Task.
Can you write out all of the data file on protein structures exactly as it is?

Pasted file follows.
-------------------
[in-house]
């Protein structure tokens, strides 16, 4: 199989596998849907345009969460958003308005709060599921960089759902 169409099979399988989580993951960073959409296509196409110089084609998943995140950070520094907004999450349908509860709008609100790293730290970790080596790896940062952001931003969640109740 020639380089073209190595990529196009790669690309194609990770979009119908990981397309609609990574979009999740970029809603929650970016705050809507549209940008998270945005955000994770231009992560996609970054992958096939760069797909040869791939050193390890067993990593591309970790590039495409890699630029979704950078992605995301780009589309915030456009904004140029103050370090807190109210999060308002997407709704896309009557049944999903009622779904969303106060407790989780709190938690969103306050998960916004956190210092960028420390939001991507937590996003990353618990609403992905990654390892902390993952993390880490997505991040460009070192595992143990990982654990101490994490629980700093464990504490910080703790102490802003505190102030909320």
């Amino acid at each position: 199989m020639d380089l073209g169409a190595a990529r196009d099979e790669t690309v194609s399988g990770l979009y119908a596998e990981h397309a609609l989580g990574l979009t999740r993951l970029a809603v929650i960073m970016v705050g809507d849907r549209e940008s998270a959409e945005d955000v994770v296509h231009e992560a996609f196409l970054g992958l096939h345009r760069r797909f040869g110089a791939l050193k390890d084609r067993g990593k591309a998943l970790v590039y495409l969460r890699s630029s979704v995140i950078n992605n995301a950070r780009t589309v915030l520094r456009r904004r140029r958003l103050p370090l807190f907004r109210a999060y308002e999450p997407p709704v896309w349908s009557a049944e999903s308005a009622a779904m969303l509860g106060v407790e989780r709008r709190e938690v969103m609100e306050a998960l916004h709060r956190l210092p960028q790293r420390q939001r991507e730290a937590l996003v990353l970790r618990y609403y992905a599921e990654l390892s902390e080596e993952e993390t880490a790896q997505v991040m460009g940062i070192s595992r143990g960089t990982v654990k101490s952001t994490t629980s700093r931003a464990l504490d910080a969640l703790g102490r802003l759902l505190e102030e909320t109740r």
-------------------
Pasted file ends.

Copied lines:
[in-house]
């Protein structure tokens, strides 16, 4: 199989596998849907345009969460958003308005709060599921960089759902 169409099979399988989580993951960073959409296509196409110089084609998943995140950070520094907004999450349908509860709008609100790293730290970790080596790896940062952001931003969640109740 020639380089073209190595990529196009790669690309194609990770979009119908990981397309609609990574979009999740970029809603929650970016705050809507549209940008998270945005955000994770231009992560996609970054992958096939760069797909040869791939050193390890067993990593591309970790590039495409890699630029979704950078992605995301780009589309915030456009904004140029103050370090807190109210999060308002997407709704896309009557049944999903009622779904969303106060407790989780709190938690969103306050998960916004956190210092960028420390939001991507937590996003990353618990609403992905990654390892902390993952993390880490997505991040460009070192595992143990990982654990101490994490629980700093464990504490910080703790102490802003505190102030909320």
């Amino acid at each position: 199989m020639d380089l073209g169409a190595a990529r196009d099979e790669t690309v194609s399988g990770l979009y119908a596998e990981h397309a609609l989580g990574l979009t999740r993951l970029a809603v929650i960073m970016v705050g809507d849907r549209e940008s998270a959409e945005d955000v994770v296509h231009e992560a996609f196409l970054g992958l096939h345009r760069r797909f040869g110089a791939l050193k390890d084609r067993g990593k591309a998943l970790v590039y495409l969460r890699s630029s979704v995140i950078n992605n995301a950070r780009t589309v915030l520094r456009r904004r140029r958003l103050p370090l807190f907004r109210a999060y308002e999450p997407p709704v896309w349908s009557a049944e999903s308005a009622a779904m969303l509860g106060v407790e989780r709008r709190e938690v969103m609100e306050a998960l916004h709060r956190l210092p960028q790293r420390q939001r991507e730290a937590l996003v990353l970790r618990y609403y992905a599921e990654l390892s902390e080596e993952e993390t880490a790896q997505v991040m460009g940062i070192s595992r143990g960089t990982v654990k101490s952001t994490t629980s700093r931003a464990l504490d910080a969640l703790g102490r802003l759902l505190e102030e909320t109740r």